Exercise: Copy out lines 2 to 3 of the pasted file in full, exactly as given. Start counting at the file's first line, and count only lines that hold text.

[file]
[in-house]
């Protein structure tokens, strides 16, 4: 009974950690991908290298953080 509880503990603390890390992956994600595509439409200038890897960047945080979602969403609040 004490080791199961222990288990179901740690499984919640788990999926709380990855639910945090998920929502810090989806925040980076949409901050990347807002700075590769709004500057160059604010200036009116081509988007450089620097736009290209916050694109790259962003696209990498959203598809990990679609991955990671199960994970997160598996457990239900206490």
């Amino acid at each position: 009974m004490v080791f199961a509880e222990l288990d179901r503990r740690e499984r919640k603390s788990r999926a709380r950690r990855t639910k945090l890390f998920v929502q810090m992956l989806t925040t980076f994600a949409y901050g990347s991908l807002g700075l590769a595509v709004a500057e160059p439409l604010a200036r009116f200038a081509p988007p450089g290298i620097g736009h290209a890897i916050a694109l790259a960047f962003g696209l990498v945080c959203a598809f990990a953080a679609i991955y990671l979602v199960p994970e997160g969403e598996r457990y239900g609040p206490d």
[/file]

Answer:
């Protein structure tokens, strides 16, 4: 009974950690991908290298953080 509880503990603390890390992956994600595509439409200038890897960047945080979602969403609040 004490080791199961222990288990179901740690499984919640788990999926709380990855639910945090998920929502810090989806925040980076949409901050990347807002700075590769709004500057160059604010200036009116081509988007450089620097736009290209916050694109790259962003696209990498959203598809990990679609991955990671199960994970997160598996457990239900206490």
């Amino acid at each position: 009974m004490v080791f199961a509880e222990l288990d179901r503990r740690e499984r919640k603390s788990r999926a709380r950690r990855t639910k945090l890390f998920v929502q810090m992956l989806t925040t980076f994600a949409y901050g990347s991908l807002g700075l590769a595509v709004a500057e160059p439409l604010a200036r009116f200038a081509p988007p450089g290298i620097g736009h290209a890897i916050a694109l790259a960047f962003g696209l990498v945080c959203a598809f990990a953080a679609i991955y990671l979602v199960p994970e997160g969403e598996r457990y239900g609040p206490d």